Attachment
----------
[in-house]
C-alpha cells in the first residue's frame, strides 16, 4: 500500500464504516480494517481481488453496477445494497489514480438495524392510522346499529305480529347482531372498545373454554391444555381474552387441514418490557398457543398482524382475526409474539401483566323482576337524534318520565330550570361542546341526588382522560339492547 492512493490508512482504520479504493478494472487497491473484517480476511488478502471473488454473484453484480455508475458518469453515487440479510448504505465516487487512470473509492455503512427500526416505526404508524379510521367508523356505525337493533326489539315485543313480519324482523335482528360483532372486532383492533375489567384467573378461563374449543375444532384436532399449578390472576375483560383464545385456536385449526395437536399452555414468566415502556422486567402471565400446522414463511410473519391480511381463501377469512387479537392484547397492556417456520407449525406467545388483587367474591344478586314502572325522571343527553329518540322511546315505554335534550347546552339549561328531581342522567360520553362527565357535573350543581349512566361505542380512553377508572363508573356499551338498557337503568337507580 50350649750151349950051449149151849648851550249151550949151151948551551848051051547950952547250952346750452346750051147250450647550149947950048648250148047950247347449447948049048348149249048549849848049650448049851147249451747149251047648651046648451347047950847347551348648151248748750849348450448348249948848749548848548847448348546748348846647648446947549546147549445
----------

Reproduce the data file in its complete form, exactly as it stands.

[in-house]
C-alpha cells in the first residue's frame, strides 16, 4: 500500500464504516480494517481481488453496477445494497489514480438495524392510522346499529305480529347482531372498545373454554391444555381474552387441514418490557398457543398482524382475526409474539401483566323482576337524534318520565330550570361542546341526588382522560339492547 492512493490508512482504520479504493478494472487497491473484517480476511488478502471473488454473484453484480455508475458518469453515487440479510448504505465516487487512470473509492455503512427500526416505526404508524379510521367508523356505525337493533326489539315485543313480519324482523335482528360483532372486532383492533375489567384467573378461563374449543375444532384436532399449578390472576375483560383464545385456536385449526395437536399452555414468566415502556422486567402471565400446522414463511410473519391480511381463501377469512387479537392484547397492556417456520407449525406467545388483587367474591344478586314502572325522571343527553329518540322511546315505554335534550347546552339549561328531581342522567360520553362527565357535573350543581349512566361505542380512553377508572363508573356499551338498557337503568337507580 50350649750151349950051449149151849648851550249151550949151151948551551848051051547950952547250952346750452346750051147250450647550149947950048648250148047950247347449447948049048348149249048549849848049650448049851147249451747149251047648651046648451347047950847347551348648151248748750849348450448348249948848749548848548847448348546748348846647648446947549546147549445